With much of the western United States on fire, and blankets of smoke spanning much of the distance to the the midwest, I wanted to be able to integrate data from the PurpleAir free air quality platform. Inspired by @colohan's PurpleAir Air Quality Sensor using the REST platform I dug a little deeper and definitely went overboard with my solution.
While the solution linked above works well, I wanted a solution that could work with multiple sensors and show up as a native air quality sensor in Home Assistant. After getting started with the base, I was able to accomplish all of my initial goals and managed to even release it to the public as well. It may or may not work with HACS, as I don't use it. You can find the repository on GitLab. It's released under the MIT license so feel free to do whatever with it.
The new integration only supports setup via the GUI, and by copying a sensor JSON url during setup. It's basic as heck, but it gets the job done. Once initialized, you will have an air quality sensor, providing the PM1.0, PM2.5, and PM10 data, plus a calculated US EPA Air Quality Index (AQI) value for PM2.5. Note that while Home Assistant actually supports PM0.1 data, PurpleAir only goes to 0.3, and only gives you a raw count at that, rather than calculating the µg/m³ value. I didn't feel comfortable attempting to calculate that with the data at hand and having people rely on it. Additionally, as well as giving you an air quality sensor, a generic sensor is also provided, surfacing the calculated AQI data itself, allowing for ease of use with any automations or dropping it on your dashboard.
Installation & Setup
Installation is as straightforward as it can be, simply download the
source, and extract the
purpleair directory in your
<config>/custom_components directory (where
<config> is the
directory that contains your
configuration.yaml file. Restart Home
Assistant to get it to pick it up, and add the integration via the GUI.
Adding the sensor couldn't be easier (well, it could be, but this was a one-day project)!
Navigate to the PurpleAir Map.
Find the nearest sensor to your location. It could be down the street or a couple counties over. It all depends on where you live!
Click on the sensor, and click on the "Get This Widget" and copy the "JSON" link (this is the annoying part).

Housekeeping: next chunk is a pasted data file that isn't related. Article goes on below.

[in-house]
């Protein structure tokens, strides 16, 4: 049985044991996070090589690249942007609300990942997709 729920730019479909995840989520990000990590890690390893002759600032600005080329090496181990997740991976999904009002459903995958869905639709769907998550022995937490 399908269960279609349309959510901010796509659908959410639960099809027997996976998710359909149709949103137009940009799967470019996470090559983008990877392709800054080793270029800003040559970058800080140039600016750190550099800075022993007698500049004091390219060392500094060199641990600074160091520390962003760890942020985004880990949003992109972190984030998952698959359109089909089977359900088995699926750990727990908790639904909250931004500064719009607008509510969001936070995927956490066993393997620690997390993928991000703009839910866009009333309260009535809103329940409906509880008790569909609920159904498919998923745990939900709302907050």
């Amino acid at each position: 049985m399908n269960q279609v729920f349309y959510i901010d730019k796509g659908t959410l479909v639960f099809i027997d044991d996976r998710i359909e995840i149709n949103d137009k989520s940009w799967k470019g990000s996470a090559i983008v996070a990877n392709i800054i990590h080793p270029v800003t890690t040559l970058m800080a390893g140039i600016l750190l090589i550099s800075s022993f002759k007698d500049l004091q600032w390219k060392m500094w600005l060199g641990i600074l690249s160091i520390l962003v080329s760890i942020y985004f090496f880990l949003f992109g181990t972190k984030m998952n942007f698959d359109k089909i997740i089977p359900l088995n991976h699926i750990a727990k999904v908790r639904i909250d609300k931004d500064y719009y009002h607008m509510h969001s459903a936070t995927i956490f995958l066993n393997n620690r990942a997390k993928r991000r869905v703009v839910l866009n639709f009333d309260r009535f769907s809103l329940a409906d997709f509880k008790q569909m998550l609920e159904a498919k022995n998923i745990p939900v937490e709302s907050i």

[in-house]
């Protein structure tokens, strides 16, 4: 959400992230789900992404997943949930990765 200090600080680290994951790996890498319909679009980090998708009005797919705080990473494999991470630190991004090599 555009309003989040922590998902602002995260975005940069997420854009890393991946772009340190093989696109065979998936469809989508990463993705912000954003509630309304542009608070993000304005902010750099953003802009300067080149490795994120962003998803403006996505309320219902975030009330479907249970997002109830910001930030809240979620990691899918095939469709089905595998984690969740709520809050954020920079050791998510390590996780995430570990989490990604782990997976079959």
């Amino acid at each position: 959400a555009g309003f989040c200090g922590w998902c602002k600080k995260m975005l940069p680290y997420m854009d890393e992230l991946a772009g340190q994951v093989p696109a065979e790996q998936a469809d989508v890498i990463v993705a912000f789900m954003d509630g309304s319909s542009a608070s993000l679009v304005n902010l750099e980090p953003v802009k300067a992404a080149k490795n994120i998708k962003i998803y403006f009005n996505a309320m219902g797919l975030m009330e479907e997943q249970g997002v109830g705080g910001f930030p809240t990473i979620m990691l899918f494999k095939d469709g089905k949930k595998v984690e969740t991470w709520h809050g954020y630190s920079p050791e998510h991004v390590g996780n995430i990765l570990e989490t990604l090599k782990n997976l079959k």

Paste the URL in the integration dialog and submit. You should be golden!
There are a couple things to note though!
This was a one-day project, so it only supported what I needed to accomplish at the time.
It does not support accessing the local sensor data directly on your network. I don't have a device here to test with. To support batching, the API URL it uses is hard-coded.
It batches the API calls in an attempt to be nice to the free API service provided. It polls every 5 minutes and batches all configured sensors together. (PurpleAir updates their data every 2 minutes) This means that if you add a second station, it can take up to 5 minutes before the station starts showing data.
It averages out the data on stations that have two sensors. There was an attempt at determining a "confidence" score associated with it and trying to surface that somehow. I couldn't find any supporting documentation on how PurpleAir does it for their map, so it's left undone at this point. This does mean that if you have a sensor that's wildly out of whack, your AQI will reflect it accordingly. If it becomes an issue, I'll look at addressing it. You can see the confidence of the station by looking at the station card and looking for the small ✓100% label (I've only ever seen 100%).
There is NO ERROR HANDLING in this. Like, at all. If the network goes down or the API changes, it'll fail with error messages in your log file. If you want some insight on what it's doing, you can add the following snippet to your
configuration.yamlfile to get debug logging enabled for the component:
Fancy-factor Dashboard Cards
To up the fancy-factor in displaying the AQI data, I ended up using the mini-graph-card and a little Lovelace configuration. It's amazing how far Home Assistant has come to be able to add this level of customization while keeping it relatively easy to use and extend.
It's nothing much, it's a vertical stack with the mini graph card, and an
entity list beneath it. To increase the visual information, the graph
lines use the color threshold option to match the standard AQI color
scheme. If you want a similar setup, here's the YAML for the whole setup.
Simply copy out the
mini-graph-card part if that's all you're
type: vertical-stack cards: - type: 'custom:mini-graph-card' entities: - sensor.broadlake_view_air_quality_index line_width: 5 points_per_hour: 4 hours_to_show: 6 show: legend: false labels: false color_thresholds: - value: 0 color: '#68e143' - value: 50 color: '#ffff55' - value: 100 color: '#ef8533' - value: 150 color: '#ea3324' - value: 200 color: '#8c1a4b' - value: 300 color: '#731425' - type: entities entities: - entity: air_quality.broadlake_view